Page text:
“All For The Sake of Heaven”

by Rabbi Ephraim Z. Buchwald

Parashiot Vayakhel-Pekudei are, for the most part, repetitions of the instructions that are found in parashiot Terumah and Tetzaveh that focused on building the sanctuary and designing the priestly vestments. Also recorded in these parashiot is an account of the actual building of the Tabernacle and the manufacture of the priestly garments.

All told, there are five recapitulations that the Ramban, in his commentary on Exodus 36:8, identifies in these Torah portions. The Ramban suggests that the reason for these numerous recapitulations was to increase the reward for those engaged in the labor, since the details reflect the love and esteem with which the Tabernacle is regarded by the Al-Mighty.

It has been suggested by Nehama Leibowitz that the mitzvot to bring the first fruits and to deliver the first born animals to G-d show that Jews dedicate their goods and belongings to the Al-Mighty. So too, through the efforts invested in the Tabernacle, Jews show the preciousness of the skills and mental prowess with which they are endowed, and that are employed in their devotion to G-d. Particularly now, before the people enter the Promised Land, settle in their own homes and plant their vineyards, it is appropriate for them to be called upon to dedicate their skills and abilities to G-d, so that the work of their hands shall truly be for the sake of Heaven.

In light of the emphasis on dedicating one’s property and skills to G-d, an additional reason for the recapitulation may be that there is always a lurking danger of overemphasizing extravagance that may result from the misuse of one’s powers and endowments.

Although G-d gave the people of Israel explicit instructions how to build the Tabernacle, He never gave them specific guidelines how to “build” their lives. He never told them how much emphasis to place on the spiritual as opposed to the material. Now that the children of Israel are on their way to the land of Israel where they will finally be at rest from their enemies, they will hopefully prosper and have the opportunity to engage in various labors. There they will employ the very same artistic and ornamental skills that were used when building the Tabernacle. No longer will they need a Tabernacle, because King Solomon will build an extraordinary home for the Holy Ark–the Temple–one of the most magnificent edifices of ancient times.

But how are the people to make certain that their love for pleasure and luxury does not exceed all bounds, and mislead them? How are they to make sure that they are not seduced by the extraordinary beauty and luxury? The answer, perhaps, lies in the reiterations and repetitions found in the texts of the Tabernacle instructions.

By providing an exceedingly detailed description of the Tabernacle, the Torah teaches the people what the bottom line of all their efforts must be. It is precisely what Rabbi Yose teaches in Ethics of the Fathers 2:19, that all one’s deeds must be “for the sake of heaven.” It doesn’t really matter how little or how much the effort or expense, as long as it is done with the proper intent, not for personal glory or exaltation, but for G-d’s glory.

Rabbi Berel Wein, in his commentary to Pirkei Avos, notes that there are many things that people do to convince themselves that what they are doing is for “the sake of Heaven.” He cites the ironic comments of Rabbi Yisroel Lipkin of Salant and Rabbi Bunim of P’shis’cha that people must make certain that their “sake of Heaven” is truly for the sake of Heaven!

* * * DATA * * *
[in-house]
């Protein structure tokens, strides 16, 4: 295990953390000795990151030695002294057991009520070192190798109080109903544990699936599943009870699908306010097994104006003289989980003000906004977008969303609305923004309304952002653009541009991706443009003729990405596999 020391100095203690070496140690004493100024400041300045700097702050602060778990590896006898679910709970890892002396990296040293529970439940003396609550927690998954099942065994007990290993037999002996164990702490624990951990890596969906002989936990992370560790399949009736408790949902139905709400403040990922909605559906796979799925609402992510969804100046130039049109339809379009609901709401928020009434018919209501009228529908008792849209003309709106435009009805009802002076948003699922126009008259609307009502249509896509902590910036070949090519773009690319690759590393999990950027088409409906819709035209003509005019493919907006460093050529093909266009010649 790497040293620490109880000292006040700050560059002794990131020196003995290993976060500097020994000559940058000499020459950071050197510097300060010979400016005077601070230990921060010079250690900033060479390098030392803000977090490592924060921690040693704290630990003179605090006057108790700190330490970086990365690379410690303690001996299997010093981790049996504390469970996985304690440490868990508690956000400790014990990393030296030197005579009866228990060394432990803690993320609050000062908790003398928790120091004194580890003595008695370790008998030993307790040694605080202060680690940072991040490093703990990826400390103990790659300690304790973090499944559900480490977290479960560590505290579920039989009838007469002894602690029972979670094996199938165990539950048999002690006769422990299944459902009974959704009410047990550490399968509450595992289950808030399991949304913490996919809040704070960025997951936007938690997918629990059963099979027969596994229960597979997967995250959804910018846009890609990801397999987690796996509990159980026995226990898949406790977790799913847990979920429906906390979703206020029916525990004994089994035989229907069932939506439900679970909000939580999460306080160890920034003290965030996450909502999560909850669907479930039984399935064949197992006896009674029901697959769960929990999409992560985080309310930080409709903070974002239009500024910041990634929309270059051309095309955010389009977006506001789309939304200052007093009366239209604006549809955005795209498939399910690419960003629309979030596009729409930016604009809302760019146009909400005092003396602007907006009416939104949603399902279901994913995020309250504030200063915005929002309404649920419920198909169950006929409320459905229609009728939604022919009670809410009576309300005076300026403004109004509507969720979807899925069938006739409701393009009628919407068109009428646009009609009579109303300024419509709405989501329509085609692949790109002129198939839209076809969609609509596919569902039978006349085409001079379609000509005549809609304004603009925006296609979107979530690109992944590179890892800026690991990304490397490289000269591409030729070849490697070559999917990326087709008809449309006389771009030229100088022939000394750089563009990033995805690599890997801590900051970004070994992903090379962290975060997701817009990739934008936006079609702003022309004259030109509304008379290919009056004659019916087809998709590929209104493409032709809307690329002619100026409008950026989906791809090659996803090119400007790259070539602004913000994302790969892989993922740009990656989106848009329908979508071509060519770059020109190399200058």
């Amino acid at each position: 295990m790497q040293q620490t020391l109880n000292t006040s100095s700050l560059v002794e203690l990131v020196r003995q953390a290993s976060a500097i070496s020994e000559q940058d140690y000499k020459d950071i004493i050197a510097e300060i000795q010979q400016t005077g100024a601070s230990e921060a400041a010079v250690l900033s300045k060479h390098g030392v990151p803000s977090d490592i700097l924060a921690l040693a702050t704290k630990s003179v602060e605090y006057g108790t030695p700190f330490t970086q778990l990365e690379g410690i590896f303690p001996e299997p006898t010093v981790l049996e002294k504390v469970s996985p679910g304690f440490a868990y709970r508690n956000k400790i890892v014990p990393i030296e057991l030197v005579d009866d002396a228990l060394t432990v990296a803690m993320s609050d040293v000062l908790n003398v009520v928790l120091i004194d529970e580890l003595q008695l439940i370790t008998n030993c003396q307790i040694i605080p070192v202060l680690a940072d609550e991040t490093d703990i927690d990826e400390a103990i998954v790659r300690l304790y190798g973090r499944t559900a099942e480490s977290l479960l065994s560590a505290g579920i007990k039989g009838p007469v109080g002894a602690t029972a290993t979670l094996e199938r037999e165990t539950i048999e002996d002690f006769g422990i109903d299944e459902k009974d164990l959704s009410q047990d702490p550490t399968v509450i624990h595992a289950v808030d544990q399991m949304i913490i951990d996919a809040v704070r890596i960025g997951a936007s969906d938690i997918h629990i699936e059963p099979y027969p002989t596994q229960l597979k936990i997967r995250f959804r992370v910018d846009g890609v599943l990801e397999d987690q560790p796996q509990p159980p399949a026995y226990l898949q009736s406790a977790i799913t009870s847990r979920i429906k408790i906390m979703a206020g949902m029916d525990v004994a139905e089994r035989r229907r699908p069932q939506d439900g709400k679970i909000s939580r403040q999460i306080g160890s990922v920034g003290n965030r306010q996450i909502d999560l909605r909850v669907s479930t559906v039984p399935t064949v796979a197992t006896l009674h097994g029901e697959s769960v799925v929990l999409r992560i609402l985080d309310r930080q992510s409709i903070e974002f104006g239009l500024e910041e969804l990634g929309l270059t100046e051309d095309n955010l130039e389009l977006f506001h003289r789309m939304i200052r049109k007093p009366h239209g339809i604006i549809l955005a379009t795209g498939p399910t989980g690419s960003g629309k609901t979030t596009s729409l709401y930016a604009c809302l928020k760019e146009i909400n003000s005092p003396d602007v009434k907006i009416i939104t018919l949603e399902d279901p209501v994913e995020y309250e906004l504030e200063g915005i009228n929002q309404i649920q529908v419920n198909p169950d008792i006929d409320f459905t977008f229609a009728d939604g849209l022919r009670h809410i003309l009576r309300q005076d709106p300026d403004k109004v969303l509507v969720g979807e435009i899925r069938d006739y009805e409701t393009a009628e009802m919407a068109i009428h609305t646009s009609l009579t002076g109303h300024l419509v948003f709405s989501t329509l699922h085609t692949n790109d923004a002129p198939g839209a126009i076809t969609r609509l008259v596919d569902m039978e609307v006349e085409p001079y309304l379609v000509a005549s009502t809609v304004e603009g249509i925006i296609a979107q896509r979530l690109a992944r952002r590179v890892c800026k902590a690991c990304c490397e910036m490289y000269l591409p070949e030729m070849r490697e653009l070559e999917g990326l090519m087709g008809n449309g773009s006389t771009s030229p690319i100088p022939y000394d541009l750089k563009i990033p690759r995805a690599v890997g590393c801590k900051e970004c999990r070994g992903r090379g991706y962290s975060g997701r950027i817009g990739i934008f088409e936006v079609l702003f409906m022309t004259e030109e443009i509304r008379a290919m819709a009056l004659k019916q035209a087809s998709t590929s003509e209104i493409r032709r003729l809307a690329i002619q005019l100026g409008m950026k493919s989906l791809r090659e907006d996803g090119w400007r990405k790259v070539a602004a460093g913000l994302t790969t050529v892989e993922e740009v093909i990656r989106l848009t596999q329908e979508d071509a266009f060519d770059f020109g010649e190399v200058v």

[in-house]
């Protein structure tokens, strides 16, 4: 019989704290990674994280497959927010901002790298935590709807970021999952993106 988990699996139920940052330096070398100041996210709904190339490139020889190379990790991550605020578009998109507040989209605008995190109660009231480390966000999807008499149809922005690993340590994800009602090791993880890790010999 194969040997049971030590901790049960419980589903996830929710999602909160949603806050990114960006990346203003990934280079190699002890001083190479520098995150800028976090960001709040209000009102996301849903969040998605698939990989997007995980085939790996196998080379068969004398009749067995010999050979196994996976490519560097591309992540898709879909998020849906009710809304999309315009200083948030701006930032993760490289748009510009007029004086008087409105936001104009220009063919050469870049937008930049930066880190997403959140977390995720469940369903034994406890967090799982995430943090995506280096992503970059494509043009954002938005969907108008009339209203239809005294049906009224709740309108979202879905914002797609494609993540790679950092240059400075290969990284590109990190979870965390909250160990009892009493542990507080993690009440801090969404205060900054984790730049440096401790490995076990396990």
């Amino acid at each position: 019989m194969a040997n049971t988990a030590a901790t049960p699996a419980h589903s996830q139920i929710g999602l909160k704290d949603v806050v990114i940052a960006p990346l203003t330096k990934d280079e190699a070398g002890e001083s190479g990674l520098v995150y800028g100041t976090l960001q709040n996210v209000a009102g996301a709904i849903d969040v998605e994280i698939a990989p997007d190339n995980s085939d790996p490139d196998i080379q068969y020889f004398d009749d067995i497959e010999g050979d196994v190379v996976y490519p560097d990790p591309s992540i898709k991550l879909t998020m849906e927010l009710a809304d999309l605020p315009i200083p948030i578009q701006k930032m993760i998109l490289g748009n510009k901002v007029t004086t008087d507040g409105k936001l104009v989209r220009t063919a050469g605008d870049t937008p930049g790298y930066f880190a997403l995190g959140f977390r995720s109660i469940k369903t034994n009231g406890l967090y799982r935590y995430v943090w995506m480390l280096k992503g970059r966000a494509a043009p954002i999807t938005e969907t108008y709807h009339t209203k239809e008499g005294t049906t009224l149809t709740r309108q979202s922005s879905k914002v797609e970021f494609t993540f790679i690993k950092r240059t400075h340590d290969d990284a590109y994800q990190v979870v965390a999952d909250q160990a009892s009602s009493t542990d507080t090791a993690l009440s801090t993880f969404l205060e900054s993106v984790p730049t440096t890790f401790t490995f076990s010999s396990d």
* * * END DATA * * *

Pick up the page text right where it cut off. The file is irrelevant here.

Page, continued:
Even routine, daily actions may be done for the sake of Heaven. For example, the great sage Hillel taught his students that cleansing one’s body is a mitzvah. The Midrash Rabbah in Leviticus 34, recounts that Hillel’s students once inquired of him, “Where are you going?” He responded, “To do a mitzvah.” They asked him, “What mitzvah?” He said, “To bathe in the bathhouse.” They then asked, “Is that truly a mitzvah?” “Of course,” He answered, “After all, are not monuments of the king placed in theaters and in public plazas? The king’s workers, who are charged with cleaning and polishing these sculptures, are paid handsomely by the king to properly maintain these statues. How much more so must I, who have been created in the image of G-d, take care of my physical being.”

Rabbi Samson Raphael Hirsch points out that even the good deeds that one does may lose much of their value if they are motivated by expectations of personal gain and honor, instead of being done for the sake of Heaven. So, for instance, taking care of one’s physical body for the sake of Heaven lifts the concern for personal care beyond the realm of the mere physical, and transforms it into a duty, performed in the service of G-d.

Avraham Shtahl, in his commentary to Pirkei Avot, cites the opinion of the Or HaChaim emphasizing that even negative actions, like scolding a student or punishing someone who has broken a law, may be done “L’shaym Shamayim,” for the sake of Heaven, in order to prevent further evil and to admonish others not to follow in evil paths.

That is why the value of the actions of the people of Israel who constructed the Tabernacle cannot be overstated. It is a profound lesson that the Torah is teaching, that all one’s actions, even what seems to be mundane and insignificant, must be done with a fullness of heart and sincerity, in order to achieve its maximum impact and benefit.

May you be blessed.

This Shabbat, also known as Shabbat HaChodesh, is the last of the four special Shabbatot that surround the holiday of Purim. On this Shabbat a thematic Torah portion concerning the new month of Nissan is read from Exodus 12:1-20.